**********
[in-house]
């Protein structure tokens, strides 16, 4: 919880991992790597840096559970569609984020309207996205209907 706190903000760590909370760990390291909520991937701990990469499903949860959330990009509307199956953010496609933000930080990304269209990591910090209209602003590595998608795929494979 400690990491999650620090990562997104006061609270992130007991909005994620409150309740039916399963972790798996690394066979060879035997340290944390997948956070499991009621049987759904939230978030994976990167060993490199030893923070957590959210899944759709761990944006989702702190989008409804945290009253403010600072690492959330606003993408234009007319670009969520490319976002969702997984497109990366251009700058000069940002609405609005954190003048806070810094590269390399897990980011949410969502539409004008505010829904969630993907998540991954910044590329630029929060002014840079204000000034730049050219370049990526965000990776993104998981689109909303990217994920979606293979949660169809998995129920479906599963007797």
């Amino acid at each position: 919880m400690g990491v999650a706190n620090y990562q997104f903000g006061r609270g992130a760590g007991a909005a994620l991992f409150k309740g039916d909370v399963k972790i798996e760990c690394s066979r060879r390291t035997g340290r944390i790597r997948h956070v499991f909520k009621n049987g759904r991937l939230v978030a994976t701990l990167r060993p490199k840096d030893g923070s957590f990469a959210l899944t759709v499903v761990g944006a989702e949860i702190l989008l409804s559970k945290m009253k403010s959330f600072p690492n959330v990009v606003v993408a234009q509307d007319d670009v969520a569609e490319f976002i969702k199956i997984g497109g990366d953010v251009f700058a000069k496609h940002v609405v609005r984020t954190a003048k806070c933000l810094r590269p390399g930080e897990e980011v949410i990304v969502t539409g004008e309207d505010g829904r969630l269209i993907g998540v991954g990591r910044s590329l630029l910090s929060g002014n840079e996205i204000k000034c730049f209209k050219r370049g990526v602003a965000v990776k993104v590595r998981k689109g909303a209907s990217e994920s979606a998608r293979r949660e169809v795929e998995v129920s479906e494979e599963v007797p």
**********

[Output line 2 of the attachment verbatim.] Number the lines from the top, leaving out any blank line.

């Protein structure tokens, strides 16, 4: 919880991992790597840096559970569609984020309207996205209907 706190903000760590909370760990390291909520991937701990990469499903949860959330990009509307199956953010496609933000930080990304269209990591910090209209602003590595998608795929494979 400690990491999650620090990562997104006061609270992130007991909005994620409150309740039916399963972790798996690394066979060879035997340290944390997948956070499991009621049987759904939230978030994976990167060993490199030893923070957590959210899944759709761990944006989702702190989008409804945290009253403010600072690492959330606003993408234009007319670009969520490319976002969702997984497109990366251009700058000069940002609405609005954190003048806070810094590269390399897990980011949410969502539409004008505010829904969630993907998540991954910044590329630029929060002014840079204000000034730049050219370049990526965000990776993104998981689109909303990217994920979606293979949660169809998995129920479906599963007797």